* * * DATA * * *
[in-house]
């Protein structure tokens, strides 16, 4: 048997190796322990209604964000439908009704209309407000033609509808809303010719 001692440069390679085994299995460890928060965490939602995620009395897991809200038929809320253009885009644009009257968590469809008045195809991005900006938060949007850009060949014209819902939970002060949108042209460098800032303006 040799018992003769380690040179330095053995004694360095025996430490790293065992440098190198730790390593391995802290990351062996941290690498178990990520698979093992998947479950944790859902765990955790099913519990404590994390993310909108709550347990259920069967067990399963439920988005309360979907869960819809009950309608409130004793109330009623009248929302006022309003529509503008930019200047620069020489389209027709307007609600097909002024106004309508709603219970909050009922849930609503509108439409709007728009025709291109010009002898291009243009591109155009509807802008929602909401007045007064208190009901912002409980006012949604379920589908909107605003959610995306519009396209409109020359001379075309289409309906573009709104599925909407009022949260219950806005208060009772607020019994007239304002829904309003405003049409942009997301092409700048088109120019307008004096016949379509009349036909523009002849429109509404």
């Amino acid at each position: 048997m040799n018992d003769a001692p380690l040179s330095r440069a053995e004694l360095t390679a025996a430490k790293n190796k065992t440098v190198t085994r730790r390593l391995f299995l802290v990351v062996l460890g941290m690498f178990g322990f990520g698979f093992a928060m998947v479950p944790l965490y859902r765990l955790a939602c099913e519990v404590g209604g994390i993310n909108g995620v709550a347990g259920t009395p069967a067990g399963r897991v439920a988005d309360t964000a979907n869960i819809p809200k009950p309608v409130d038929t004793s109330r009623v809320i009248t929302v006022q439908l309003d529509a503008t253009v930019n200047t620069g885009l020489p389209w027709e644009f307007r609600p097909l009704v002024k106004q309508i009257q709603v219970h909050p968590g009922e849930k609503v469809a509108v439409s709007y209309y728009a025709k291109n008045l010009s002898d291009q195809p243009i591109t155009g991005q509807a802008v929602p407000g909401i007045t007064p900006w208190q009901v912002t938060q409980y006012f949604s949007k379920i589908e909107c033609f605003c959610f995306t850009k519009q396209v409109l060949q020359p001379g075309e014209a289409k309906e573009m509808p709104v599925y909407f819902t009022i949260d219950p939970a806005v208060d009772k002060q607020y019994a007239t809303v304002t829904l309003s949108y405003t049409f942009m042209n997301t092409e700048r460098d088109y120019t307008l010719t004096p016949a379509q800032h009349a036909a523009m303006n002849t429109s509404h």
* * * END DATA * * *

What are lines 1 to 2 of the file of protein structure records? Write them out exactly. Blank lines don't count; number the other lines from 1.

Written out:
[in-house]
């Protein structure tokens, strides 16, 4: 048997190796322990209604964000439908009704209309407000033609509808809303010719 001692440069390679085994299995460890928060965490939602995620009395897991809200038929809320253009885009644009009257968590469809008045195809991005900006938060949007850009060949014209819902939970002060949108042209460098800032303006 040799018992003769380690040179330095053995004694360095025996430490790293065992440098190198730790390593391995802290990351062996941290690498178990990520698979093992998947479950944790859902765990955790099913519990404590994390993310909108709550347990259920069967067990399963439920988005309360979907869960819809009950309608409130004793109330009623009248929302006022309003529509503008930019200047620069020489389209027709307007609600097909002024106004309508709603219970909050009922849930609503509108439409709007728009025709291109010009002898291009243009591109155009509807802008929602909401007045007064208190009901912002409980006012949604379920589908909107605003959610995306519009396209409109020359001379075309289409309906573009709104599925909407009022949260219950806005208060009772607020019994007239304002829904309003405003049409942009997301092409700048088109120019307008004096016949379509009349036909523009002849429109509404």